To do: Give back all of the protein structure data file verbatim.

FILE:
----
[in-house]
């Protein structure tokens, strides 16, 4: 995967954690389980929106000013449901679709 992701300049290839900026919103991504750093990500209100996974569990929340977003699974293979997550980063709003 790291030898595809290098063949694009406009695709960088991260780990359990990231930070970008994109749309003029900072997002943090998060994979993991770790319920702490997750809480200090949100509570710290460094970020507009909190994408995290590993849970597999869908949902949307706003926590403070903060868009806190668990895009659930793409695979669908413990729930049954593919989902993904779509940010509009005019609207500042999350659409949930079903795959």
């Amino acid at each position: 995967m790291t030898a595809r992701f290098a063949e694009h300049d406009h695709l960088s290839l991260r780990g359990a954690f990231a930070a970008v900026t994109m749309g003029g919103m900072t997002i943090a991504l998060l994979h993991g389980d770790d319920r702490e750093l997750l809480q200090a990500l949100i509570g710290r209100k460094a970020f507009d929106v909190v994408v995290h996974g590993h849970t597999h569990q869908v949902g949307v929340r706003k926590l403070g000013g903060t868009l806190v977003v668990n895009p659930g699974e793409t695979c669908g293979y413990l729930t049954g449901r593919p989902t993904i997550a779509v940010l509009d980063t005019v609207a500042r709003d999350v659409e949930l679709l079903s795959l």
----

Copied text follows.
[in-house]
């Protein structure tokens, strides 16, 4: 995967954690389980929106000013449901679709 992701300049290839900026919103991504750093990500209100996974569990929340977003699974293979997550980063709003 790291030898595809290098063949694009406009695709960088991260780990359990990231930070970008994109749309003029900072997002943090998060994979993991770790319920702490997750809480200090949100509570710290460094970020507009909190994408995290590993849970597999869908949902949307706003926590403070903060868009806190668990895009659930793409695979669908413990729930049954593919989902993904779509940010509009005019609207500042999350659409949930079903795959």
């Amino acid at each position: 995967m790291t030898a595809r992701f290098a063949e694009h300049d406009h695709l960088s290839l991260r780990g359990a954690f990231a930070a970008v900026t994109m749309g003029g919103m900072t997002i943090a991504l998060l994979h993991g389980d770790d319920r702490e750093l997750l809480q200090a990500l949100i509570g710290r209100k460094a970020f507009d929106v909190v994408v995290h996974g590993h849970t597999h569990q869908v949902g949307v929340r706003k926590l403070g000013g903060t868009l806190v977003v668990n895009p659930g699974e793409t695979c669908g293979y413990l729930t049954g449901r593919p989902t993904i997550a779509v940010l509009d980063t005019v609207a500042r709003d999350v659409e949930l679709l079903s795959l």